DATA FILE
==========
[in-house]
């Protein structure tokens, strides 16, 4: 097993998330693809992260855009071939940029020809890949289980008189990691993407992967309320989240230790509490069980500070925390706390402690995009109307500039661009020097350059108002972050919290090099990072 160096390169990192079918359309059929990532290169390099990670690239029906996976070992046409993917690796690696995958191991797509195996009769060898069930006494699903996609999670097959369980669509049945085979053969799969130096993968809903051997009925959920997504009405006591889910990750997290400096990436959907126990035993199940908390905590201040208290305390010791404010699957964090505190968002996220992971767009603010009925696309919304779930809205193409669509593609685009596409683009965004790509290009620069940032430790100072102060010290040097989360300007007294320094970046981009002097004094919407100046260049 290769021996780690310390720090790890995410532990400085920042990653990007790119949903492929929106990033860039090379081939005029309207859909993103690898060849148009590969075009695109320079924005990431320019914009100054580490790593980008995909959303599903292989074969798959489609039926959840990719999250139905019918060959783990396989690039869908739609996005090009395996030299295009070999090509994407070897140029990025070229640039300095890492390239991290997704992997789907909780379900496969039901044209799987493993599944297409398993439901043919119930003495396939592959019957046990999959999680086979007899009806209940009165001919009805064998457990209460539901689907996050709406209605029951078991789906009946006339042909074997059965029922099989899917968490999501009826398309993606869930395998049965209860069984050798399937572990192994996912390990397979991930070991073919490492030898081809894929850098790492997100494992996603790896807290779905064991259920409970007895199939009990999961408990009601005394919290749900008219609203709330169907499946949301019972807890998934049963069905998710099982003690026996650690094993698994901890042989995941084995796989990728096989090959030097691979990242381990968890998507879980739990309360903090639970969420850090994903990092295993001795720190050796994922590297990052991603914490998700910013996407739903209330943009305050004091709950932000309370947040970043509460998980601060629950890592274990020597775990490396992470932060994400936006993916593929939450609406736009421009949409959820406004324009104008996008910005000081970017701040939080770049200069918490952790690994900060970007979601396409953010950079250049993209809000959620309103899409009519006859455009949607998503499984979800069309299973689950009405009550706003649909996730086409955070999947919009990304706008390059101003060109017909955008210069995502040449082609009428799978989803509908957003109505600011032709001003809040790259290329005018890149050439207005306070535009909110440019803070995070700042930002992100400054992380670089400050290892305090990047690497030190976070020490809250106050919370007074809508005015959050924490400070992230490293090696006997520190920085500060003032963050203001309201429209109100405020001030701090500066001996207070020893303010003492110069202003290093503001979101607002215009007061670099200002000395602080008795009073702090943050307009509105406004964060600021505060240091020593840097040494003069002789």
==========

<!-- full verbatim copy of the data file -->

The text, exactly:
[in-house]
């Protein structure tokens, strides 16, 4: 097993998330693809992260855009071939940029020809890949289980008189990691993407992967309320989240230790509490069980500070925390706390402690995009109307500039661009020097350059108002972050919290090099990072 160096390169990192079918359309059929990532290169390099990670690239029906996976070992046409993917690796690696995958191991797509195996009769060898069930006494699903996609999670097959369980669509049945085979053969799969130096993968809903051997009925959920997504009405006591889910990750997290400096990436959907126990035993199940908390905590201040208290305390010791404010699957964090505190968002996220992971767009603010009925696309919304779930809205193409669509593609685009596409683009965004790509290009620069940032430790100072102060010290040097989360300007007294320094970046981009002097004094919407100046260049 290769021996780690310390720090790890995410532990400085920042990653990007790119949903492929929106990033860039090379081939005029309207859909993103690898060849148009590969075009695109320079924005990431320019914009100054580490790593980008995909959303599903292989074969798959489609039926959840990719999250139905019918060959783990396989690039869908739609996005090009395996030299295009070999090509994407070897140029990025070229640039300095890492390239991290997704992997789907909780379900496969039901044209799987493993599944297409398993439901043919119930003495396939592959019957046990999959999680086979007899009806209940009165001919009805064998457990209460539901689907996050709406209605029951078991789906009946006339042909074997059965029922099989899917968490999501009826398309993606869930395998049965209860069984050798399937572990192994996912390990397979991930070991073919490492030898081809894929850098790492997100494992996603790896807290779905064991259920409970007895199939009990999961408990009601005394919290749900008219609203709330169907499946949301019972807890998934049963069905998710099982003690026996650690094993698994901890042989995941084995796989990728096989090959030097691979990242381990968890998507879980739990309360903090639970969420850090994903990092295993001795720190050796994922590297990052991603914490998700910013996407739903209330943009305050004091709950932000309370947040970043509460998980601060629950890592274990020597775990490396992470932060994400936006993916593929939450609406736009421009949409959820406004324009104008996008910005000081970017701040939080770049200069918490952790690994900060970007979601396409953010950079250049993209809000959620309103899409009519006859455009949607998503499984979800069309299973689950009405009550706003649909996730086409955070999947919009990304706008390059101003060109017909955008210069995502040449082609009428799978989803509908957003109505600011032709001003809040790259290329005018890149050439207005306070535009909110440019803070995070700042930002992100400054992380670089400050290892305090990047690497030190976070020490809250106050919370007074809508005015959050924490400070992230490293090696006997520190920085500060003032963050203001309201429209109100405020001030701090500066001996207070020893303010003492110069202003290093503001979101607002215009007061670099200002000395602080008795009073702090943050307009509105406004964060600021505060240091020593840097040494003069002789």